Käthe Kollwitz, ‘Death’, 1893-1897, Print, Lithograph on yellow chine collé, mounted on off-white wove paper., Galerie St. Etienne
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Käthe Kollwitz

Death, 1893-1897

Lithograph on yellow chine collé, mounted on off-white wove paper.
9 1/8 × 7 1/8 in
23.2 × 18.1 cm
Contact For Price
Location
New York
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Galerie St. Etienne
New York

Plate 2 from the cycle "Revolt of the Weavers." Before the edition of 50 numbered …

Medium
Signature
Signed, lower right.
Käthe Kollwitz
German, 1867–1945
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Considered one of Germany’s most important early 20th-century artists, Käthe Kollwitz captured the hardships suffered by the working class in drawings, paintings, and prints. Themes of war and poverty dominate Kollwitz’s oeuvre, with images of women grieving dead children a particularly important and recurring theme—an experience that Kollwitz suffered herself when her son died in WWI, influencing her decision to become a Socialist. Kollwitz’s unflinching exploration of human suffering amounted to a searing indictment of social conditions in Germany. In 1936, the Nazis declared Kollwitz’s art “degenerate” and her artworks were removed from museums.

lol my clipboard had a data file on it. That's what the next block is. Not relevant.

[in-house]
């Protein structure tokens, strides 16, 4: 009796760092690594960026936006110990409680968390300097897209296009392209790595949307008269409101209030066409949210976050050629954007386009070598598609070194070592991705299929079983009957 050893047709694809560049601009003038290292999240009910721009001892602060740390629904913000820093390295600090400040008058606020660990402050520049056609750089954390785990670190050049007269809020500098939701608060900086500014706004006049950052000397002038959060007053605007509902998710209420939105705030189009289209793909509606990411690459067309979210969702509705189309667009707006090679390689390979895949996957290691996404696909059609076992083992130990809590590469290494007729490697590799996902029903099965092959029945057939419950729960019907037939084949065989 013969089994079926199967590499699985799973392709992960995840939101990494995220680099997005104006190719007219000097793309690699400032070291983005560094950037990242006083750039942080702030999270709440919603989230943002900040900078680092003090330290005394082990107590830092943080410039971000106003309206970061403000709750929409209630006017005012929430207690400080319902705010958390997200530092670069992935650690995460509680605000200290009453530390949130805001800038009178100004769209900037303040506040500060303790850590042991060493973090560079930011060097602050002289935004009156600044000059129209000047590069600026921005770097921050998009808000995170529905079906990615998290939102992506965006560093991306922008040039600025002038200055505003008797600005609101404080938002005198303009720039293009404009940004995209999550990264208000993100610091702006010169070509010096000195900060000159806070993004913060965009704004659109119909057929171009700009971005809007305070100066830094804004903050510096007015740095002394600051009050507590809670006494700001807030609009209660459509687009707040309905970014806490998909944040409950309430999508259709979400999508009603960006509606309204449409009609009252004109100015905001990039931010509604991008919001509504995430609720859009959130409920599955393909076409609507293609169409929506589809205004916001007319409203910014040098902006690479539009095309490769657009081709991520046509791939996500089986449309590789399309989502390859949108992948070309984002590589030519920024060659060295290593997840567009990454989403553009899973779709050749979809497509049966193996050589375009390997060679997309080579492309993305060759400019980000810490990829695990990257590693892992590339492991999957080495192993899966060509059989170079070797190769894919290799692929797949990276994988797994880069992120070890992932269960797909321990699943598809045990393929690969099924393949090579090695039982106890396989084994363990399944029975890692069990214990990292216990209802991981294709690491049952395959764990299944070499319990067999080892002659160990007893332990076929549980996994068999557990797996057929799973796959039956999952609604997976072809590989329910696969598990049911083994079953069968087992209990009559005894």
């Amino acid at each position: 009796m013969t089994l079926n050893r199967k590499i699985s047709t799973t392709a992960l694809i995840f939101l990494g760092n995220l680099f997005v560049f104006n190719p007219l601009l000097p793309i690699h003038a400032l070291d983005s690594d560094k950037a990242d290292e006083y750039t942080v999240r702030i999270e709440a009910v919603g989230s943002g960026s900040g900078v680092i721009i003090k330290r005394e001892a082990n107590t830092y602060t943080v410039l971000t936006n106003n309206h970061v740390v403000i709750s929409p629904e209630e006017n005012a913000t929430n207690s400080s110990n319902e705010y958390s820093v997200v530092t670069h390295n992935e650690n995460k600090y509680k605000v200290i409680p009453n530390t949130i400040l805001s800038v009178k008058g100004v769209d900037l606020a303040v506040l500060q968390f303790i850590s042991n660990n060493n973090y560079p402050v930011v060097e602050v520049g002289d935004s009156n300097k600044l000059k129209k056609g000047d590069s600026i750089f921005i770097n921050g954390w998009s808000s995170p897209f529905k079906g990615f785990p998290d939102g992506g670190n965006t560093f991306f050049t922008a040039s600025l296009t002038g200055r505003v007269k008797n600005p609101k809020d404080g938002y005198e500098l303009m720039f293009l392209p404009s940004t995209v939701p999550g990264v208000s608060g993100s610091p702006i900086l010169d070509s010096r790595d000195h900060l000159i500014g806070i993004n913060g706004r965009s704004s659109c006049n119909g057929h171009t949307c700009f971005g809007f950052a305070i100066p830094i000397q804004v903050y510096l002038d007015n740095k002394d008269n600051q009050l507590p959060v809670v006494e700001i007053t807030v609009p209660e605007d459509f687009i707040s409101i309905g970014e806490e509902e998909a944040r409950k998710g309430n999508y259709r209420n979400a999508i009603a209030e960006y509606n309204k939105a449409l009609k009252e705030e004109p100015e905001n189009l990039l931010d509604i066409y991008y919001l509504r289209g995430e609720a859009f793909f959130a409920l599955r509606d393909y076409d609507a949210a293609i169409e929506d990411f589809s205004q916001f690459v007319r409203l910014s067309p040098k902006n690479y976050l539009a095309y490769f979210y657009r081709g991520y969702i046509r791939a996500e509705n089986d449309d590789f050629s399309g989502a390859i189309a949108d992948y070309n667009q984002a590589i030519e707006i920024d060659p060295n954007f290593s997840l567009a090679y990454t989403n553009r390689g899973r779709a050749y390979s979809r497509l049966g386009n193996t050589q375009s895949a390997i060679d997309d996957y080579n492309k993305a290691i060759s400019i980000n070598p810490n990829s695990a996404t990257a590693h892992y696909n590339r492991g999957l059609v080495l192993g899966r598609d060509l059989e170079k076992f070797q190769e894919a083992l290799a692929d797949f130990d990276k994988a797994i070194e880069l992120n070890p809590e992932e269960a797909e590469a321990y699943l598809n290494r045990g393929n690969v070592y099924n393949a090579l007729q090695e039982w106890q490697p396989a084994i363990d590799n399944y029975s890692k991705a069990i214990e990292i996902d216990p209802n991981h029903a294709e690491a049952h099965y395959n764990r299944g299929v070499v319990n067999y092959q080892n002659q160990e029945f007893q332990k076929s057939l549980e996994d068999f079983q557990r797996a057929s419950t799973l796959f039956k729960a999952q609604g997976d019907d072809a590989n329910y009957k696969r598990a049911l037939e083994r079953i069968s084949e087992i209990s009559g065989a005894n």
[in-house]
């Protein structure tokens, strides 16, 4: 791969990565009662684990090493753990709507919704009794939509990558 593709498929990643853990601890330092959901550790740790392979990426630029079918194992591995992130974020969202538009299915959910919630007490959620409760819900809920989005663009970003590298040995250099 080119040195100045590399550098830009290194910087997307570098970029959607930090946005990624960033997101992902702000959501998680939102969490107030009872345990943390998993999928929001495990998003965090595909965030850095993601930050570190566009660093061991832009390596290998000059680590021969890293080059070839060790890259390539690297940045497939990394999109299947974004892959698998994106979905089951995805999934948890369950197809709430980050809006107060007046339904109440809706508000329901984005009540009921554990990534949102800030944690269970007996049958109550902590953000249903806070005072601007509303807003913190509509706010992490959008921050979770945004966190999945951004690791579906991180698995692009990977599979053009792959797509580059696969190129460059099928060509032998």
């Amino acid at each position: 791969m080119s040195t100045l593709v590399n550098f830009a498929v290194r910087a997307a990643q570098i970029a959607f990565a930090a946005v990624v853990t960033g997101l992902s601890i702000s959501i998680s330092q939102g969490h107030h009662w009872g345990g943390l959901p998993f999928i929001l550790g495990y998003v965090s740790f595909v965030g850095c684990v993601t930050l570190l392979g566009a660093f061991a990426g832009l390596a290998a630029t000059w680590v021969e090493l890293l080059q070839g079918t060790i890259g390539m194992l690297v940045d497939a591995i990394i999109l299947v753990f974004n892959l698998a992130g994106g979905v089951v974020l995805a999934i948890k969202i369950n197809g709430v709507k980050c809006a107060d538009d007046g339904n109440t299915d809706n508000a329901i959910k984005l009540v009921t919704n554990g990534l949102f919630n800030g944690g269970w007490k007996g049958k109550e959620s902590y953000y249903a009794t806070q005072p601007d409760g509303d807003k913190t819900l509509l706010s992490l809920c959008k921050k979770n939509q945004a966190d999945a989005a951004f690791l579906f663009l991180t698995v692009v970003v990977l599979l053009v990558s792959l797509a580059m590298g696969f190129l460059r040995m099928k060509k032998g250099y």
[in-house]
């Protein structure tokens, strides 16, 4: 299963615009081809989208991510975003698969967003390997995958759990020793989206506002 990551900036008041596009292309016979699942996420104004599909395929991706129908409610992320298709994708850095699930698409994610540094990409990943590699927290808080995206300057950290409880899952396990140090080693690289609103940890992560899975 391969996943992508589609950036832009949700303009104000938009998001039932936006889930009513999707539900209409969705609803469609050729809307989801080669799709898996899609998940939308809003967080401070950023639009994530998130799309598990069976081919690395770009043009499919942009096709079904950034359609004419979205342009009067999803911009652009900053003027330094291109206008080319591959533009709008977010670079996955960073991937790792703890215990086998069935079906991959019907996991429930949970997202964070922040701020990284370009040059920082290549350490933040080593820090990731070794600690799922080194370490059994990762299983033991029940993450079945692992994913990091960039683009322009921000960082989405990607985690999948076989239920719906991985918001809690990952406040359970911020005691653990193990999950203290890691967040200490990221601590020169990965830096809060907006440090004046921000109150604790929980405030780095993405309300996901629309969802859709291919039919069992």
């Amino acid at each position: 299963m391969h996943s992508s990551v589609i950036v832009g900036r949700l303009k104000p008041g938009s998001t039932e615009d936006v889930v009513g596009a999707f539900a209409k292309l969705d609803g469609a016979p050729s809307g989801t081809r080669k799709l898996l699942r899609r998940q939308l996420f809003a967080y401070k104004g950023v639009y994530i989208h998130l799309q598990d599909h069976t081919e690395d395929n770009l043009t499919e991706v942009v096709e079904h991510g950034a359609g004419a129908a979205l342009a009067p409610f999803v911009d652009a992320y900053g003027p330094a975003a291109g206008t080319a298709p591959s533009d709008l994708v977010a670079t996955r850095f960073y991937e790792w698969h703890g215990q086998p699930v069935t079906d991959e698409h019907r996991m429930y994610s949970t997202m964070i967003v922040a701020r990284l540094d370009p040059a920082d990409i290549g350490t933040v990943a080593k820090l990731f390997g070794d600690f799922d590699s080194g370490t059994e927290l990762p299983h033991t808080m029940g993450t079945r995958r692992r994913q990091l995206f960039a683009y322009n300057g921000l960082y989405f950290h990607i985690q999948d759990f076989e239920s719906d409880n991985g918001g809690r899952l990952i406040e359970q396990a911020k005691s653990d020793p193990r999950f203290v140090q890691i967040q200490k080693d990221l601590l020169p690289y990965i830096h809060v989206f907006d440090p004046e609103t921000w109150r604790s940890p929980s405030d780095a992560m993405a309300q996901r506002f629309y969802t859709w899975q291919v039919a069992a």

Käthe Kollwitz, ‘Death’, 1893-1897, Print, Lithograph on yellow chine collé, mounted on off-white wove paper., Galerie St. Etienne
Save
Save
View
View in room
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Galerie St. Etienne
New York

Plate 2 from the cycle "Revolt of the Weavers." Before the edition of 50 numbered impressions published by Emil Richter in 1918.

Medium
Signature
Signed, lower right.
Käthe Kollwitz
German, 1867–1945
Follow

Considered one of Germany’s most important early 20th-century artists, Käthe Kollwitz captured the hardships suffered by the working class in drawings, paintings, and prints. Themes of war and poverty dominate Kollwitz’s oeuvre, with images of women grieving dead children a particularly important and recurring theme—an experience that Kollwitz suffered herself when her son died in WWI, influencing her decision to become a Socialist. Kollwitz’s unflinching exploration of human suffering amounted to a searing indictment of social conditions in Germany. In 1936, the Nazis declared Kollwitz’s art “degenerate” and her artworks were removed from museums.

Käthe Kollwitz

Death, 1893-1897

Lithograph on yellow chine collé, mounted on off-white wove paper.
9 1/8 × 7 1/8 in
23.2 × 18.1 cm
Contact For Price
Location
New York
Have a question? Visit our help center.
Want to sell a work by this artist? Consign with Artsy.
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